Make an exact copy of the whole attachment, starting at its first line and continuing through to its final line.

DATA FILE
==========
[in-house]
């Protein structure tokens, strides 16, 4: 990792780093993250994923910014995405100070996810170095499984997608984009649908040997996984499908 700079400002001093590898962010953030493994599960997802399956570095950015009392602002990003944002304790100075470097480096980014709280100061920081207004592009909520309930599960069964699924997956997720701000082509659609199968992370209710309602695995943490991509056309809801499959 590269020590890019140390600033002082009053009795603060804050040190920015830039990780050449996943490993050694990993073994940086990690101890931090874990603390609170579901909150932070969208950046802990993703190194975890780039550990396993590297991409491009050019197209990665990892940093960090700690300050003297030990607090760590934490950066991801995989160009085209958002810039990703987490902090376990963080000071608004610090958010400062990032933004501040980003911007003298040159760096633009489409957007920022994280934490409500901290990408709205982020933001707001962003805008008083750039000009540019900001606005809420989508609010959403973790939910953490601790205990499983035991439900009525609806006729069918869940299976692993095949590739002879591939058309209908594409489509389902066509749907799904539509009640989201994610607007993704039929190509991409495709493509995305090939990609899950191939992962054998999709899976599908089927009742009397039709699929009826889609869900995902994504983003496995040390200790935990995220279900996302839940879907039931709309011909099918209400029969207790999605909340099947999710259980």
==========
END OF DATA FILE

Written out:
[in-house]
């Protein structure tokens, strides 16, 4: 990792780093993250994923910014995405100070996810170095499984997608984009649908040997996984499908 700079400002001093590898962010953030493994599960997802399956570095950015009392602002990003944002304790100075470097480096980014709280100061920081207004592009909520309930599960069964699924997956997720701000082509659609199968992370209710309602695995943490991509056309809801499959 590269020590890019140390600033002082009053009795603060804050040190920015830039990780050449996943490993050694990993073994940086990690101890931090874990603390609170579901909150932070969208950046802990993703190194975890780039550990396993590297991409491009050019197209990665990892940093960090700690300050003297030990607090760590934490950066991801995989160009085209958002810039990703987490902090376990963080000071608004610090958010400062990032933004501040980003911007003298040159760096633009489409957007920022994280934490409500901290990408709205982020933001707001962003805008008083750039000009540019900001606005809420989508609010959403973790939910953490601790205990499983035991439900009525609806006729069918869940299976692993095949590739002879591939058309209908594409489509389902066509749907799904539509009640989201994610607007993704039929190509991409495709493509995305090939990609899950191939992962054998999709899976599908089927009742009397039709699929009826889609869900995902994504983003496995040390200790935990995220279900996302839940879907039931709309011909099918209400029969207790999605909340099947999710259980």